Maintenance
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Maintain that Fireplace

By Mark R. Johnson
Published: December 1, 2006
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The National Fire Protection Association recommends that chimneys, fireplaces and vents be inspected yearly. If you can, hire a certified chimney sweep, as he or she is trained to spot potential trouble before it flares up into a catastrophe.
Fireplaces don’t require a lot of TLC. But by following just a few guidelines, your fireplace will burn more safely, efficiently and beautifully.

Wood-burning Fireplace

1. Burn only cured wood. Freshly cut, green wood contains a lot of moisture so it doesn’t burn well. A fire that burns poorly can cause creosote buildup in the chimney, and this can cause a dangerous chimney fire. Burn well-seasoned wood – meaning it’s been split and stacked and has been drying out for well over six months. Seasoned wood creates less creosote because it burns hotter and faster.

2. Build small, hot fires. A large, smoldering fire will cool in the chimney, again causing creosote to accumulate. But a small, hot fire will burn more cleanly.

3. Clean your firebox regularly. Clean your firebox out periodically, scooping out the cold ashes into a metal container for safe disposal. A clean firebox will allow good airflow beneath your grate, and this will make for a hotter, prettier fire.

4. Get swept annually. Every year, hire a chimney sweep to clean and inspect your fireplace and chimney.
   
What about chimney-cleaning logs that many of us have seen advertised? Fire safety experts say they can’t hurt, but they are not a replacement for annual inspections and cleaning by professional sweeps.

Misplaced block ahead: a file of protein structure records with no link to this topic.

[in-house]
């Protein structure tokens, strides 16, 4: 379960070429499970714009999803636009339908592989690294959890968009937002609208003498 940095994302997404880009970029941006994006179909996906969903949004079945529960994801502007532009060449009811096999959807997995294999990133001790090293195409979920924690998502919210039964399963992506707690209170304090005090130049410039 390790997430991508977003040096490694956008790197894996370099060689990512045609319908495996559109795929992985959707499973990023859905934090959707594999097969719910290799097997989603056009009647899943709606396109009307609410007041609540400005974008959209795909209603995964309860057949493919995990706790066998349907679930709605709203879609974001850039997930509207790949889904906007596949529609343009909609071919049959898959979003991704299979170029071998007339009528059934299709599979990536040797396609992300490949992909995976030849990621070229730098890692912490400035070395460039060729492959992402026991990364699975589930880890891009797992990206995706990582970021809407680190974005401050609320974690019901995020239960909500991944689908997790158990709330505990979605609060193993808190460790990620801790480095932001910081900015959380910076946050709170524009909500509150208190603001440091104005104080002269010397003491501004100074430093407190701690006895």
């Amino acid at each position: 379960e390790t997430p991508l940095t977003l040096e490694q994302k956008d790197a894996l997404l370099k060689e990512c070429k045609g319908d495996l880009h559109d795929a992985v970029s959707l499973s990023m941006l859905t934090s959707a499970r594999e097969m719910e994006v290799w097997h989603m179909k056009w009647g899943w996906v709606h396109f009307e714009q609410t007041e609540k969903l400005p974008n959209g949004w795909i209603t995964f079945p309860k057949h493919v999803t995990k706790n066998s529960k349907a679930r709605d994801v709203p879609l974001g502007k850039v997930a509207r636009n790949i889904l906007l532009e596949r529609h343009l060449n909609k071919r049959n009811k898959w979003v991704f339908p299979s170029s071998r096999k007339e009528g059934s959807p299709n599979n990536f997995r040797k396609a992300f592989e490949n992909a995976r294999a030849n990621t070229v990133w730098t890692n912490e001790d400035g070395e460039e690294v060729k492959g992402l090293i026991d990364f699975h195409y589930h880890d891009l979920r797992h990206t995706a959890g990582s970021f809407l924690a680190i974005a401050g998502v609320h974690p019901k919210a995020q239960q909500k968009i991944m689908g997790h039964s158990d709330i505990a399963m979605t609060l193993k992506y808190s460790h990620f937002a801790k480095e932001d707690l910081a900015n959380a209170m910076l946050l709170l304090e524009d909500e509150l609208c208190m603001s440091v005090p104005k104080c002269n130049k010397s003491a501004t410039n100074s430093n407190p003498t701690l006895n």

Gas Fireplace

1. Get an annual check-up. Each year ask your natural gas or propane company to send someone out to check your insert. He/she can check for gas leaks and adjust the air/gas ratio to prevent sooting in your firebox and outside your home.

2. Clean the glass. Following directions in your owner’s manual, clean the soot from your glass doors when it begins to build up.

3. Freshen the embers. Your embers can be changed every year or two when they’re fouled by soot. This can make your fire more beautiful and more realistic looking. Even if you own an older insert, add fresh embers to dress it up; sprinkle them liberally on top of your logs.

Bats in the chimney?

If your gas fireplace has a chimney it should be inspected annually, but should not need cleaning unless bats or birds are taking up residence. This usually happens only if you don’t have a properly installed chimney cap. A professional chimney sweep can take care of this for you. (The best time for bat-proofing is between November and March, prior to the nesting season.)
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